I’m an American and I believe the preservation of human life is of utmost importance. This may seem contradictory to many because they’ve been taught to view all Americans as compulsive liars incapable of honesty or love. Hopefully, this isn’t the case but, if it is; what can I say to change that? Possibly nothing but I’ll try. In regards to Islam, we need to look at this season as a great opportunity to get right the ongoing introduction between Islam and the west. There is a rich history between our cultures that deserves to be celebrated. We have to do better at understanding the real sources of human pain that make fertile ground for so much anti-American sentiment in the Islamic world. We have to suffocate Jihadism by removing the fuel for its growth, by showing all young Muslims that the American way, the way of the west, and the paths of Islam are compatible and complementary in a maturing world.
Let’s celebrate the life and legacy of Al-Kindi, known as the “Father of Islamic philosophy.” Al-Kindi was a once in a generation mathematician, scientist, and philosopher who was responsible for translating tremendous amounts of Greek philosophy into Arabic. He succeeded in deeply understanding the works of the ancient Greeks and re-examining them within the Muslim context. He found the commonality between the “truth” concept in the west and “The Creator” in Islam. One can gain a richer understanding of the importance of his work with only a few minutes research. He is one example among many of the long history that the Islamic world shares with the west. We have much to discuss and learn from each other but those conversations will only happen if we want them to.
In the middle of the twentieth century, Iranians democratically elected a new government headed by the Prime Minister Mohammad Mosaddegh. Mosaddegh was elected on a nationalist platform with the express goal of nationalizing Iranian oil production, oil that had up to that point been extracted from Iranian soil and sold by the British for British profit. Mosaddegh was overthrown after only two years in office by a military coup covertly orchestrated by the American and British governments. More can be learned from the book All the Shah’s Men by Stephen Kinzer. Before the removal of Mosaddegh, Iranians had an overwhelmingly positive view of Americans. After the removal of Mosaddegh, when the profits of the stolen oil began being split between the Americans and the English, Iranians implicitly understood that we had played a major part in the undermining of their democracy. Most Iranians knew this truth within a couple years of the event itself. Most Americans are still in the dark about it. To add insult to injury, many Americans are under the impression that anti-American sentiment in Iran is based in jealousy. There is a narrative amongst us that Arab Muslims are envious of the American economy and they hate us because we are free. It is irresponsible and dangerous for any of us to continue to harbor these inclinations now or in the future. Our government has behaved badly and many people in the Middle-East hate us for it. Terrorists are aware of this and they use it to their advantage.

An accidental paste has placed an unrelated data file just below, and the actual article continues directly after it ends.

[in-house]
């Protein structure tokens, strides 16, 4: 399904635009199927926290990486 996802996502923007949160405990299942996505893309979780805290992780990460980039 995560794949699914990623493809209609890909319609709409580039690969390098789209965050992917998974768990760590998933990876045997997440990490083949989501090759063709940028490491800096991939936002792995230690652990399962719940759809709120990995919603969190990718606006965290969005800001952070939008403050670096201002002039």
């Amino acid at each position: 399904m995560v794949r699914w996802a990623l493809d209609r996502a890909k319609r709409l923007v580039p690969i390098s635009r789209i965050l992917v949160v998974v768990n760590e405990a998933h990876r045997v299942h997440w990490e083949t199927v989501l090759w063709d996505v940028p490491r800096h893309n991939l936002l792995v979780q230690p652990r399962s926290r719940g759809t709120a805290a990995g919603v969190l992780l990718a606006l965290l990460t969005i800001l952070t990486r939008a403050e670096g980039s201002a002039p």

Isis and their ilk will not be long for this world if they continue to try and enlarge their geographic footprint through force. They are similar to the Nazi regime in that way. It is quite possible that much the Jihadist leadership only understand the language of violence and death and those men will not stop making efforts to kill thousands of innocent people until they are killed themselves. However, there is a critical difference between the Nazi ideology and the Jihadist ideology which forces us, civilians, to take a different approach to remedying this ill in the long run and preventing its resurgence. The Nazi’s partly rationalized their death camps on the relatively new science of eugenics. The concepts within eugenics were held as viable and true only by a small minority of intellectuals around the world. The death camps were a camouflaged elephant in the room for German citizens and an ugly but accurate rumor for the rest of the world before their existence was made public. Once the horror of the camps was undeniably exposed, the underlying ideology of the Nazi’s was easily condemned by German and non-German alike. Jihadist ideology does not share this flaw.